US6287919Aug 12, 1999Sep 11, 2001Micron Technology, Inc.Integrated circuit memory cell having a small active area and method of forming same
US6316784Mar 12, 1998Nov 13, 2001Micron Technology, Inc.Method of making chalcogenide memory device
US6323536Aug 7, 1998Nov 27, 2001Micron Technology, Inc.Method and apparatus for forming a junctionless antifuse
US6337266Jul 22, 1996Jan 8, 2002Micron Technology, Inc.Small electrode for chalcogenide memories
US6391688Oct 23, 2000May 21, 2002Micron Technology, Inc.Method for fabricating an array of ultra-small pores for chalcogenide memory cells
US6392913Apr 14, 2000May 21, 2002Micron Technology, Inc.Method of forming a polysilicon diode and devices incorporating such diode
US6420725Jun 7, 1995Jul 16, 2002Micron Technology, Inc.Method and apparatus for forming an integrated circuit electrode having a reduced contact area
US6429449May 12, 2000Aug 6, 2002Micron Technology, Inc.Three-dimensional container diode for use with multi-state material in a non-volatile memory cell
US6440837Jul 14, 2000Aug 27, 2002Micron Technology, Inc.Method of forming a contact structure in a semiconductor device
US6444558Aug 7, 1998Sep 3, 2002Micron Technology, Inc.Methods of forming and programming junctionless antifuses
US6492656Mar 23, 2001Dec 10, 2002Micron Technology, IncReduced mask chalcogenide memory
US6525399Nov 21, 2001Feb 25, 2003Micron Technology, Inc.Junctionless antifuses and systems containing junctionless antifuses
US6531391Jul 6, 2001Mar 11, 2003Micron Technology, Inc.Method of fabricating a conductive path in a semiconductor device
US6534368Jun 14, 2001Mar 18, 2003Micron Technology, Inc.Integrated circuit memory cell having a small active area and method of forming same
US6534780Jul 24, 2000Mar 18, 2003Micron Technology, Inc.Semiconductors
US6563156Mar 15, 2001May 13, 2003Micron Technology, Inc.Memory elements and methods for making same
US6607974Dec 14, 2001Aug 19, 2003Micron Technology, Inc.Method of forming a contact structure in a semiconductor device
US6635951Jul 6, 2001Oct 21, 2003Micron Technology, Inc.Small electrode for chalcogenide memories
US6653195May 12, 2000Nov 25, 2003Micron Technology, Inc.Fabrication of three dimensional container diode for use with multi-state material in a non-volatile memory cell
US6670713Dec 20, 2002Dec 30, 2003Micron Technology, Inc.Method for forming conductors in semiconductor devices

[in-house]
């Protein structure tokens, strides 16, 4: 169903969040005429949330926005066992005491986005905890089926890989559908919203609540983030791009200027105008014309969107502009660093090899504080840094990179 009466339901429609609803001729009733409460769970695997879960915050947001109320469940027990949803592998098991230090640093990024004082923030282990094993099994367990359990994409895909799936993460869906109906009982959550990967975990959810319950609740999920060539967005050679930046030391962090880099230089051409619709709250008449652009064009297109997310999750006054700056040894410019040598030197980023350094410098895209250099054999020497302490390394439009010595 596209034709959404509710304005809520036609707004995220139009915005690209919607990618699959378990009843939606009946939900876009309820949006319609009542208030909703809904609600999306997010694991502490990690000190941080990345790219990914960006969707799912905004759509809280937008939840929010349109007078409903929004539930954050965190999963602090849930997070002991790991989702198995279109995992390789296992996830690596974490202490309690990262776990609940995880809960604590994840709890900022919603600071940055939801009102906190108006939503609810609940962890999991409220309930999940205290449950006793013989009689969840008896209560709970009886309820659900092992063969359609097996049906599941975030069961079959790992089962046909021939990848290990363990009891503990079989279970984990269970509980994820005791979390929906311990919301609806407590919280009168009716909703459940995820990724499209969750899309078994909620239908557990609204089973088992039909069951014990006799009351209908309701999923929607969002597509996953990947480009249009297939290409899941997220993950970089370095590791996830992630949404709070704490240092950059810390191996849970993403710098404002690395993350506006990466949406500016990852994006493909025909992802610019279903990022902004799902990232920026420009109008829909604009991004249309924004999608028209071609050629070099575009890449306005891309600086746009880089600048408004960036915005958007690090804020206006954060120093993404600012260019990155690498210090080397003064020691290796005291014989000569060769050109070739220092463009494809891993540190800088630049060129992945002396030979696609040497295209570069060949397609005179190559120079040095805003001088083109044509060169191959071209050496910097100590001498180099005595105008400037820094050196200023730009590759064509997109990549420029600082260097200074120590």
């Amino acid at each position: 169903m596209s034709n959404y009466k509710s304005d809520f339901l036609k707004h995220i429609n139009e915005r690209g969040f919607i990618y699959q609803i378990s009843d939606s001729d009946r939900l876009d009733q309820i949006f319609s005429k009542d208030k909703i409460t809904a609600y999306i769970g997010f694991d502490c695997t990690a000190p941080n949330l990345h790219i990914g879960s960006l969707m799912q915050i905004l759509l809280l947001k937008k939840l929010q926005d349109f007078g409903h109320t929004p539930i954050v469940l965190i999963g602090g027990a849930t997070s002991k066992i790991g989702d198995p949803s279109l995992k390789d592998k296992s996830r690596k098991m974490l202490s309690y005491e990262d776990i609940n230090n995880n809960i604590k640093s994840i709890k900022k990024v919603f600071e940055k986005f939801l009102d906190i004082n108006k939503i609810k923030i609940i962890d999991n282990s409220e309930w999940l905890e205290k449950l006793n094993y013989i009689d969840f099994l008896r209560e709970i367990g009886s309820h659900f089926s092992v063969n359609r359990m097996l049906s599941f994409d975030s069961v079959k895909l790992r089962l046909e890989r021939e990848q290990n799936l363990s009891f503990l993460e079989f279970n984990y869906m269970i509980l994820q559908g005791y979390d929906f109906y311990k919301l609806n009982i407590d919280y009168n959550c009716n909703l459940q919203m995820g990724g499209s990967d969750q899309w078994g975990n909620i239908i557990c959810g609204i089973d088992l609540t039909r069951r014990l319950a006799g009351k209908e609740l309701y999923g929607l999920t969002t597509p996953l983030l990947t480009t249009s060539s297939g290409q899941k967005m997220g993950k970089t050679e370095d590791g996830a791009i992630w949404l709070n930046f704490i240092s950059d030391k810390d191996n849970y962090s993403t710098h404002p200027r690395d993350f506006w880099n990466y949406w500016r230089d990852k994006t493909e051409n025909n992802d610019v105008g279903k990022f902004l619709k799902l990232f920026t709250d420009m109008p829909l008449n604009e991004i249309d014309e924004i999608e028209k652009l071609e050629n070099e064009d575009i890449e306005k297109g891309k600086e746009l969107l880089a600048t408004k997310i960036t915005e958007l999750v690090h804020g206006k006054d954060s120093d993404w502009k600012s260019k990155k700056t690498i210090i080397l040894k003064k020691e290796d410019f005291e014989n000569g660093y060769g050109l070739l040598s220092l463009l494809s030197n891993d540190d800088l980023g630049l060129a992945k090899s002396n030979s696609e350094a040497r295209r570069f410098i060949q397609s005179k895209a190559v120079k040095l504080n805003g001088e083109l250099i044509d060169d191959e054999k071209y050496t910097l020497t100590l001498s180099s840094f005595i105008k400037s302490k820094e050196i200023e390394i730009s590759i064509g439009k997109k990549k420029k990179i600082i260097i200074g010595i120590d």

US6700211Dec 23, 2002Mar 2, 2004Micron Technology, Inc.Method for forming conductors in semiconductor devices
US6777705Dec 19, 2000Aug 17, 2004Micron Technology, Inc.X-point memory cell
US6797612Mar 7, 2003Sep 28, 2004Micron Technology, Inc.Method of fabricating a small electrode for chalcogenide memory cells
US6797978Jul 16, 2001Sep 28, 2004Micron Technology, Inc.Method for fabricating an array of ultra-small pores for chalcogenide memory cells
US6831330May 30, 2002Dec 14, 2004Micron Technology, Inc.Method and apparatus for forming an integrated circuit electrode having a reduced contact area
US6916710Feb 18, 2004Jul 12, 2005Micron Technology, Inc.Method for fabricating an array of ultra-small pores for chalcogenide memory cells
US7271440Aug 31, 2004Sep 18, 2007Micron Technology, Inc.Method and apparatus for forming an integrated circuit electrode having a reduced contact area
US7273809Aug 31, 2004Sep 25, 2007Micron Technology, Inc.Method of fabricating a conductive path in a semiconductor device
US7446030Sep 14, 2004Nov 4, 2008Shocking Technologies, Inc.Methods for fabricating current-carrying structures using voltage switchable dielectric materials
US7453082Jul 27, 2006Nov 18, 2008Micron Technology, Inc.Small electrode for a chalcogenide switching device and method for fabricating same
US7494922Sep 25, 2007Feb 24, 2009Micron Technology, Inc.Small electrode for phase change memories
US7504730Dec 31, 2002Mar 17, 2009Micron Technology, Inc.Memory elements
US7687796Sep 18, 2007Mar 30, 2010Micron Technology, Inc.Method and apparatus for forming an integrated circuit electrode having a reduced contact area
US7687881Jan 21, 2009Mar 30, 2010Micron Technology, Inc.Small electrode for phase change memories
US7695644Jul 29, 2007Apr 13, 2010Shocking Technologies, Inc.Device applications for voltage switchable dielectric material having high aspect ratio particles